Some time ago, I e-mailed this video of Gus Gaches singing “I Stand Redeemed” to my dad. He wrote back and said, “If this is southern gospel, then I’m a southern gospel fan.”
But recently, this conversation took place between Dad and Mom…and inspired this post:
[Mom, sitting in the living-room happily listening to a Gaither Homecoming Hymns Cracker Barrel special, is interrupted after the first three tracks by Dad, who had hitherto been working in another room.]
Dad: What is that? Is that your Gaither CD?
Dad: Man, that is NOT my thing.
[Dad rants a little, Mom tries to find out the cause and asks whether it’s Vestal. Dad says no but mentions a bass line on one that was like Chinese water torture. Finally Mom says…]
Well, that’s about as Southern Gospel as it gets. That’s right in the center of what Southern Gospel sounds like.
Dad: Well, then I guess I’m not into Southern Gospel.
[At this point, “Leaning On the Everlasting Arms” is starting up.]
Mom: But what about this? You like Buddy Greene, right?
Dad: Oh yeah, Buddy is awesome.
[It must be the Buddy effect, because Dad then proceeds to hang around and clap along for that particular track.]
Later Dad elaborated some more and said those first three cuts (“Beulah Land,” “Eastern Gate,” and “Rock of Ages”) were “dull,” “didn’t move,” and “all sounded the same.”
This caused me to start thinking: What is the essence of southern gospel? As mentioned at the beginning of the post, Dad sometimes responds well to music that would still fall within the realm of southern gospel. He loves the Collingsworth family, has enjoyed Signature Sound twice in concert, and in general likes things with a contemporary twist. Which is natural, because he’s a CCM guy at heart. That very night, I sent him another excellent ballad by Legacy Five and this gorgeous song by Brian Free & Assurance, and he said, “Two winners, thumbs up.”
And yet Mom was right: That Gaither album really is smack-dab in the center of that “Southern Gospel sound.” If Dad couldn’t handle it, or some of it, does it follow that really, he doesn’t like Southern Gospel music, however well he may respond to some other artists and songs that aren’t quite so smack-dab?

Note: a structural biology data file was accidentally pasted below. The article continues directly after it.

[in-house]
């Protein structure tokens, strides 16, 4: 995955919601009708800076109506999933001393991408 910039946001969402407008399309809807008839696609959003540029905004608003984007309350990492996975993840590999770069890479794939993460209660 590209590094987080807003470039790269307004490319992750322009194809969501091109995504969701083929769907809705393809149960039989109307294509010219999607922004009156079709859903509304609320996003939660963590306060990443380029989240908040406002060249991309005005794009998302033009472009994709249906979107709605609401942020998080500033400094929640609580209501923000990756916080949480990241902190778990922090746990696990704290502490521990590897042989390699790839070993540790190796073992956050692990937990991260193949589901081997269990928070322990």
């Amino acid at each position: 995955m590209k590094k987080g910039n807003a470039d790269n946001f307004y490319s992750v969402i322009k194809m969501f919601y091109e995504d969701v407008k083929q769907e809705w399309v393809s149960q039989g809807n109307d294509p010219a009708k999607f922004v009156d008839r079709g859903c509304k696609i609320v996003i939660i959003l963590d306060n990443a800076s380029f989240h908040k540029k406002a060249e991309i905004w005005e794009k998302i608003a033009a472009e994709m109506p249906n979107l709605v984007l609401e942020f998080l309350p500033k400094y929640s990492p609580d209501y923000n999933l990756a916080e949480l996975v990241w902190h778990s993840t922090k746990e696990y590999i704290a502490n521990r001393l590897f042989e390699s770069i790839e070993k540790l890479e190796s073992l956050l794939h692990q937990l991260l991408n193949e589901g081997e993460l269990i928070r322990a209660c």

If I look around, I can find plenty of artists who are officially under the “SG umbrella,” but who are making music that more resembles adult contemporary or CCM than SG. Brian Free & Assurance often get mentioned in this context, and I think Beyond the Ashes is a good current example. So, are they southern gospel artists?
Then there’s the question behind the question… (sorry, slipping into Rob Bell mode here). Anyway, the question is, is there really such a thing as an “essence” of Southern Gospel? Is there a certain point at which we say, “Okay, this isn’t really ‘true’ southern gospel anymore”? That question is easy to answer when a southern gospel group just plain is borrowing from another genre. The Kingsmen can sing “When God Ran,” Gold City can sing “Mercy Came Running,” and those are gospel groups singing contemporary songs, not gospel songs. Where it gets harder is when a group like Brian Free & Assurance introduces original songs that sound contemporary from the beginning. “Die Another Day” has been mentioned, and other songs of theirs could be pointed out too. Sure, they’re a male quartet, but sonically they experiment a lot more than other quartets.
What do we conclude from all this? So far, this is my conclusion: There is a real sense in which some artists and songs can be “more” or “less” dyed-in-the-wool Southern Gospel. There’s a certain sound and a certain “essence” that can be fully or only partially adhered to depending on the artist. The more other sounds and styles are mixed in, the further away you move from “that sound.” However, this doesn’t mean that artists like BTA or BFA “aren’t really southern gospel,” because they do a mix, and some of their stuff is more traditional than some of their other stuff. Yet it would probably be fair to say that if a person were to pick up one of their CDs and really get into it, that doesn’t necessarily make him “a Southern Gospel fan.” If you really want to put him to the test, make him sit through a Gaither homecoming.